"No, thank you," she said.
We checked out after one night. It cost as much as a motel, but you had to clean your own room and launder your own sheets and towels.
Screw that, I thought.
I joined a gym located next to the hospital complex for a week. It cost US$10.
There were lots of strapping young Teutons. I felt insecure. I was relieved one day to see an Orthodox Jewess, wearing a snood.
I would walk from the gigantic gym back to the hospital.
I stopped in the hospital café to buy string and cottage cheeses, which I ate in unwholesome quantities.
Mary seemed to have painful contractions every night, but they didn't produce noticeable results. I felt so bad for her, as I slinked or slunk away to an unused room to sleep, or to attempt to sleep, since I expected to be awakened to news that things were progressing.
But every morning I would slink back to Mary's room, and she and Asaph would be sleeping peacefully.
We had an extremely stressful New Year's Eve in the hospital. It was Mary's birthday, and she was in a lot of pain. I went to bed out of anxiety before it was 2012 in the Central Time Zone.
The nurses advised us to go to a franchised fondue restaurant for dinner. I objected but was eventually forced to submit.
It made me very uncomfortable, 1970s nostalgia notwithstanding. The waitress gave an excessively long explanation about how the food was to be ordered and prepared by us.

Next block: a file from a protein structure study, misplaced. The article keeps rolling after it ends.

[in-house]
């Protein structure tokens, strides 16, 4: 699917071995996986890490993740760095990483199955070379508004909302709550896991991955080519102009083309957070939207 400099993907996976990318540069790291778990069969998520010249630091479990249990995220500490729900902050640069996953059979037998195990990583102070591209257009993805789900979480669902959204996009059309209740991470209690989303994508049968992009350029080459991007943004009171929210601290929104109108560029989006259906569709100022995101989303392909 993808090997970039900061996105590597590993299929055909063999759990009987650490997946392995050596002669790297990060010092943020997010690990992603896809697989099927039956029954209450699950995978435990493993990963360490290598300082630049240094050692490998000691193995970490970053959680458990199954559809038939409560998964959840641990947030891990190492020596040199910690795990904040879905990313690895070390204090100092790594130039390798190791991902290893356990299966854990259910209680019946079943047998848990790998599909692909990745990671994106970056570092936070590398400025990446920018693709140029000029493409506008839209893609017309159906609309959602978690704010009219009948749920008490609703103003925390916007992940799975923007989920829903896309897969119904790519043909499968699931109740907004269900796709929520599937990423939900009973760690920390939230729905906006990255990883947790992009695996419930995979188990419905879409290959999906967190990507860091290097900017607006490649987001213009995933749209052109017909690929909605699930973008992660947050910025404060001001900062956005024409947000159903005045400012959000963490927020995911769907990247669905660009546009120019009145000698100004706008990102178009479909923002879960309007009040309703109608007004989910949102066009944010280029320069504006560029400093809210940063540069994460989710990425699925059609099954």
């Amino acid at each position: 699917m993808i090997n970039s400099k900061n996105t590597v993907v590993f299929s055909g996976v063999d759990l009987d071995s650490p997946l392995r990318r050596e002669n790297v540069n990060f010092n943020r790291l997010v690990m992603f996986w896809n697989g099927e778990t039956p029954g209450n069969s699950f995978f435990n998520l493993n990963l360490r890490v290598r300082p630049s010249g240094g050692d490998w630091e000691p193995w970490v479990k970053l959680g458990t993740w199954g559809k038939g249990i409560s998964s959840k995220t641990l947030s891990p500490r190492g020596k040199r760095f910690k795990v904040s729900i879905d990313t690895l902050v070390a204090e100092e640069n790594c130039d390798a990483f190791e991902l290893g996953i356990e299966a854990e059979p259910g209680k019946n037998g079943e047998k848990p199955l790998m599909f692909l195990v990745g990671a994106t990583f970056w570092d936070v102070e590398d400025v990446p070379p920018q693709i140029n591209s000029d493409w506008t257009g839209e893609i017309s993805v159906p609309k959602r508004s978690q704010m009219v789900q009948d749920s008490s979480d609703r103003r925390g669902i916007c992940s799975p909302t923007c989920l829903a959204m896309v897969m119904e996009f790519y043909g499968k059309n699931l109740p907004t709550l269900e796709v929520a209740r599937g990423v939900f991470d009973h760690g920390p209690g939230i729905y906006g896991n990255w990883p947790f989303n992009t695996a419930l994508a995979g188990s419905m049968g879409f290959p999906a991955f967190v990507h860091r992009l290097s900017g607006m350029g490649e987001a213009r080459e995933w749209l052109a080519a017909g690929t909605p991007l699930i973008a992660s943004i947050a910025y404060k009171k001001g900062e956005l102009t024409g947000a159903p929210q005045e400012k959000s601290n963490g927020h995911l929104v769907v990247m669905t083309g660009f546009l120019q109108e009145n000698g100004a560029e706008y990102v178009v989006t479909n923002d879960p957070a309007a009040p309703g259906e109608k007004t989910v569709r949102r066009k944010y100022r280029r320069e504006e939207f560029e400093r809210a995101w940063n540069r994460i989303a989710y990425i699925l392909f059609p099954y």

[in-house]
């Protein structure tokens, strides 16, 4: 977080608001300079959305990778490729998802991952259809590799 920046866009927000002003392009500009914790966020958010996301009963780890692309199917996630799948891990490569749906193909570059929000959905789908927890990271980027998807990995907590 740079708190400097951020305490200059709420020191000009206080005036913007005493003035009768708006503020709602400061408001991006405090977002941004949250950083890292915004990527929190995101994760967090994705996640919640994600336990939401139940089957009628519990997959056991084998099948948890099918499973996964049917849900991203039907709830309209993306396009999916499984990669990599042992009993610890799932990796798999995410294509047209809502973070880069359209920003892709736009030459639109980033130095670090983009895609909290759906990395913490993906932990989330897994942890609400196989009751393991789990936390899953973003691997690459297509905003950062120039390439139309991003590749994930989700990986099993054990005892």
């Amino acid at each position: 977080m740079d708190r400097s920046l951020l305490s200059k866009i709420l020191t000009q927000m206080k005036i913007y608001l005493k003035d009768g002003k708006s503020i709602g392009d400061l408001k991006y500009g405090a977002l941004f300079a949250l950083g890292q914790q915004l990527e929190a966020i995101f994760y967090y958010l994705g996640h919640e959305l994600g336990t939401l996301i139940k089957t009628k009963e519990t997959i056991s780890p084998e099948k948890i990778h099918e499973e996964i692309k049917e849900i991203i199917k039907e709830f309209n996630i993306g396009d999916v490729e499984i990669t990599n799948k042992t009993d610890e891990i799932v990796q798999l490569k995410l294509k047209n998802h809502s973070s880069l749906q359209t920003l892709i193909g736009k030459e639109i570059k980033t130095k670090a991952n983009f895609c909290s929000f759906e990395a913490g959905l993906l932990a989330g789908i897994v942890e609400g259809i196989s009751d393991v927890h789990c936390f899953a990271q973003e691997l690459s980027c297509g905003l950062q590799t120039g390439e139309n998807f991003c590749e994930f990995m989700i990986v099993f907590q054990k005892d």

I preferred going to an upscale, casual, full-service dining restaurant known to be the worst family restaurant in the United States.
Every menu item contained thousands and thousands of calories.
I hadn't realized that a charming and conservative village that we had visited on earlier trips was within easy walking distance.
I was comforted by this discovery.
Had I known that there would be so little cold weather that winter, I would have appreciated the chill.
A non-nurse who sat at the front desk of the labor and delivery department -- a grim and mannish prairie woman -- objected to our continual presence on the floor, especially my use of unused rooms. I hated feeling like I was unwanted or doing the wrong thing. One of my worst memories was an illicit stay in student housing for the Institut d'études politiques de Paris with my friend Christopher in 1997. After having been discovered and reprimanded, I went to stay with chain-smoking, far-left friends in the banlieue. It was awful.
The other nurses rallied to our defense, and the next day the nursing supervisor came to tell us that we were welcome to stay as long as we needed.
Asaph responded by making himself so comfortable that Mary was displaced from her rest-bed.
I bought what the British would call a pot plant to cheer up Mary's room.
Americans wouldn't have called this a pot plant, of course.
We went and got American Chinese food one night and brought it back to the hospital room to share with Mary.
I couldn't take much more of this, I thought.